Taking each major category, you should now be able to prioritize what areas need the most work (those with a score of 1 or 2). Take your scores and make a list starting with the most important to least important areas in need of improvement.
Then, try to address one deficiency at a time from each of these four categories: Physical Aspects, Stroke Production, Strategies and Tactics and Mental Aspects. For example, an individual player may choose to start with these four problems:
  1. Body Weight (Physical Aspect)
  2. Overhead Smash (Stroke Production)
  3. Serve/Volley (Strategies and Tactics)
  4. Using breathing to calm mind and body (Mental Aspects)

Set measurable goals for each of these variables that are realistic. The key words here are measurable and realistic. Given the example above, here might be the objective markers set by the player.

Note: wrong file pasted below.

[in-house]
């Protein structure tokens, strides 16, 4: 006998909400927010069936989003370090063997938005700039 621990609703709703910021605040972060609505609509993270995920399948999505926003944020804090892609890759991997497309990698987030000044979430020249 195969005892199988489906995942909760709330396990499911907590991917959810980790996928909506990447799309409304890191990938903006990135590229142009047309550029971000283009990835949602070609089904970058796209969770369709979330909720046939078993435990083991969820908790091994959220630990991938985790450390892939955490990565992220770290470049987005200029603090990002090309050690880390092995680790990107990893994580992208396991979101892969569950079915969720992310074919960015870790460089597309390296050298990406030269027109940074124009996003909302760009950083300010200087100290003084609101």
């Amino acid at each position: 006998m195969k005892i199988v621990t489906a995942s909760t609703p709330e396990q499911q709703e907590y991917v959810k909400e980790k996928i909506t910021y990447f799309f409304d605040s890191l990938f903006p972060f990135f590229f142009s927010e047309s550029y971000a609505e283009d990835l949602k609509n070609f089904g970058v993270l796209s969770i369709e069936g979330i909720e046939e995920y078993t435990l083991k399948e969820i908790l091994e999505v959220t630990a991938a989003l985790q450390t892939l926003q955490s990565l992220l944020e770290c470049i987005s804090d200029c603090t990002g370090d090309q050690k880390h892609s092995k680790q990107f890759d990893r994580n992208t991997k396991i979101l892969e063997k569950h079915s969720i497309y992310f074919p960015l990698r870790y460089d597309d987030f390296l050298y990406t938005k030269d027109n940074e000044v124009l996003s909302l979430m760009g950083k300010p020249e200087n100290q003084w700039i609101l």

1. Reduce my weight by 10 pounds by (a realistic date).
  2. Introduce at least of 5 minutes of overhead smash drill(s) to every hour of on court practice. Continue until you advance your rating one point (e.g. 1 to 2 given self evaluation).
  3. Play at least one point in every practice game where you execute a serve/volley strategy. Continue until you are capable of winning at least 50% of these serve/volley points.
  4. Spend 5 minutes per day working on deep breathing exercises that help relax your body and clear your mind. Continue until you increase your rating one point by self evaluation (e.g. 2 to 3).

As you reach a measurable goal, move onto the next priority on your list given the specific category. Little by little, you will find yourself moving forward in each category, although some categories may show greater progress than others.